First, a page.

Cash & Investment Management

French Economic Outlook Q1 2017

Wednesday 1st March 2017

Despite possessing one of the world’s top economies, France has been grappling with relatively low growth and stubbornly high unemployment for a number of years. The sluggish performance of the French economy is in sharp contrast to that of its neighbour Germany, which has bounced back strongly since the end of the financial crisis.

Much has been said about rigid labour laws stifling productivity growth and the lingering power of the unions compared to other countries. In an era of global economic liberalisation, this has hindered modernisation and reform measures, becoming a poisoned chalice for any government attempting to tackle the issue. A high tax burden and a generous social security system creates a disincentive to work, whilst an inflexible labour market and rising unit labour costs have resulted in a further loss of competitiveness, primarily to more efficient economies such as Germany, but also to countries that did enact painful structural reforms in the recession that followed the financial crisis. Unemployment remains stubbornly high, with the jobless rate having been at or around 10% for much of Hollande’s tenure (the youth unemployment figure is said to be much higher). Excessive taxation of the wealthy has also been a criticism of the current government, with many leaving the country and therefore depriving the state of crucial tax revenue.

Whilst France has some world class industries, it has accumulated a trade deficit of around EUR 48bn compared to Germany’s trade surplus of approximately EUR 253bn. This has often prompted the debate that some Eurozone members have benefited from the common currency at the expense of others. A recent European Commission report highlighted this, suggesting that the French economy was improving but still had excessive imbalances whilst being critical of Germany’s burgeoning current account surplus which has reached approximately 9% of GDP – far in excess of other export-led nations such as China and South Korea.

Another often cited weakness of the French economy is the size of the state relative to the economy as a whole. At 57% of GDP, France has one of the highest public sector spending ratios in the developed world and is significantly higher than the Eurozone average. Whilst this acted as a cushion during the post financial crisis downturn, it has been a subsequent impediment to growth, with the IMF repeatedly warning that this issue lies at the heart of France’s fiscal problems.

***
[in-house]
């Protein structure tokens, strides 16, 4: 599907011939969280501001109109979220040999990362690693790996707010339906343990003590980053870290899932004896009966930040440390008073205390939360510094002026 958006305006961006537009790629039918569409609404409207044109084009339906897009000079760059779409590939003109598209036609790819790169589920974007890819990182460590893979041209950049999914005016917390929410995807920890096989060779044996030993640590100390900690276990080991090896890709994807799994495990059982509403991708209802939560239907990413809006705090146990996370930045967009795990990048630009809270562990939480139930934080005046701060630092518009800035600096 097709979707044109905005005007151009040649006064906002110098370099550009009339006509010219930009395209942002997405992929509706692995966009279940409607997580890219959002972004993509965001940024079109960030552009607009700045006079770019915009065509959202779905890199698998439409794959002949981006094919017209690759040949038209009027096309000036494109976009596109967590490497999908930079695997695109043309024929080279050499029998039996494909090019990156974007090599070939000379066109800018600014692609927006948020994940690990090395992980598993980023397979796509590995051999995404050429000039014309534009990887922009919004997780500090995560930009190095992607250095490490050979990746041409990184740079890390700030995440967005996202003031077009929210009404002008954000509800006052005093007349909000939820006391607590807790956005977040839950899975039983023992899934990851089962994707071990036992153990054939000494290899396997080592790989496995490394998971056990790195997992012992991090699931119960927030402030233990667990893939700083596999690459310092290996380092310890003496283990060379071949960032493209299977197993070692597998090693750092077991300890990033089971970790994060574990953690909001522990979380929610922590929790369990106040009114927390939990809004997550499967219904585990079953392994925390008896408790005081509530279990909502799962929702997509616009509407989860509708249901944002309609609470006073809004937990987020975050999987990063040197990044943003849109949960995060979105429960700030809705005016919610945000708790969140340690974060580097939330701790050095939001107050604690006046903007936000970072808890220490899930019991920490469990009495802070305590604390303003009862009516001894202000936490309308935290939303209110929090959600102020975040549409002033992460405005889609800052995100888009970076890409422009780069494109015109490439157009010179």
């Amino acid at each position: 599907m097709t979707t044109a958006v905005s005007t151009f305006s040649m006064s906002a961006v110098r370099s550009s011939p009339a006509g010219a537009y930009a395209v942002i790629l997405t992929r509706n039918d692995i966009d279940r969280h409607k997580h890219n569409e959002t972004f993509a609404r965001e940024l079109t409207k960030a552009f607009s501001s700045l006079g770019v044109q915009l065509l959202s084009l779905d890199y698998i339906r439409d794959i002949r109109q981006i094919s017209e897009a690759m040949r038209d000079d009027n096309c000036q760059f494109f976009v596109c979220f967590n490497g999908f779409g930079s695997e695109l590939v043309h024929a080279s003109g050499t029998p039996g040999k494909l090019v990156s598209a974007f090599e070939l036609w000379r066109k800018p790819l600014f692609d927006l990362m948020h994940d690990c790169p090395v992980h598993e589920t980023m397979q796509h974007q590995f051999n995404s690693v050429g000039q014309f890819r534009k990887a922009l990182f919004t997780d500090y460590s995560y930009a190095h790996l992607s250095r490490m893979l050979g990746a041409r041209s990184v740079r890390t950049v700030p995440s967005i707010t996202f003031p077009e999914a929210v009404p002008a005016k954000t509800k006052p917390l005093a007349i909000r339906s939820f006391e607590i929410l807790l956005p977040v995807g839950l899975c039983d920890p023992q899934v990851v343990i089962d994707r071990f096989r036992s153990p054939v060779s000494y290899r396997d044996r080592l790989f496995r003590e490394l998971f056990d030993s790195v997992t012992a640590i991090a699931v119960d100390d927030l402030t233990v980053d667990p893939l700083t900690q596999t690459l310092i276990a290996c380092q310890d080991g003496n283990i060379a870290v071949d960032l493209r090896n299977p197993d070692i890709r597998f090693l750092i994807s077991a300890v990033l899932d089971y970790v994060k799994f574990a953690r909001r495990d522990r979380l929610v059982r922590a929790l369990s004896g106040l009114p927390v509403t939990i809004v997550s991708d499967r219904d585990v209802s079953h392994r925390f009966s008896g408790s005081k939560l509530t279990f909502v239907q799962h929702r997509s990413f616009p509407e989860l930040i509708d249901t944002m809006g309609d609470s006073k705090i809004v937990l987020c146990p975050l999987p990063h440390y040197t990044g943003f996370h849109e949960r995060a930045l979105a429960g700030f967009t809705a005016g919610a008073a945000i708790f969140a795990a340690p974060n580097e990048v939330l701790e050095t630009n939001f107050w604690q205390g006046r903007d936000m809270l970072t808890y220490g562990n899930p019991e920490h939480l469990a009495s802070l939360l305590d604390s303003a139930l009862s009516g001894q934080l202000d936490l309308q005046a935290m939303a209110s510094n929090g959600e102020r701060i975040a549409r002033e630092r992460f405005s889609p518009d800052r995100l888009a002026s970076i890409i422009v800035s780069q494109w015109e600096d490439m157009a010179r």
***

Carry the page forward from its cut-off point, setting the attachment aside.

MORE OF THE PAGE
As the world’s leading tourist destination in terms of numbers, there has undoubtedly been an economic cost associated with the numerous terrorist attacks the country has suffered over the past few years and the subsequent reticence of foreign nationals to visit. Tourism has always been an important component of the economy, with the direct contribution of travel and tourism estimated at approximately 3.6% of the country’s Gross Domestic Product (GDP) and the total contribution (direct, indirect and induced) in the region of 9% of GDP. Early indications are that visitor numbers are recovering in 2017, therefore, this should bolster growth going forward.

Political situation

With the soon-to-be departure of Francis Hollande, one of France’s most unpopular leaders in history according to polls, the current political landscape in France is very uncertain. The rise of anti-establishment parties across Europe has unsettled investors and Francois Fillon, the presidential candidate many assumed would beat Marine Le Pen, has been faltering following accusations that he used state funds to pay family members to do fake jobs. Given that Marine Le Pen has talked about restoring the Franc, her presidential bid poses an existential threat to the future of the Euro.

The current uncertainty surrounding the Presidential elections is one of the factors that has caused French Government bond yields to rise recently. The divergence between France’s ten year government bond yield and that of Germany has risen to approximately 0.8%. Given that Germany is essentially the Eurozone ‘risk free’ rate, this suggests that the markets are increasingly nervous about the prospect of a Marine Le Pen victory. However, it should also be noted that there are broader factors at play also, with the potential tapering of quantitative easing by the European Central Bank as growth and inflation both pick up.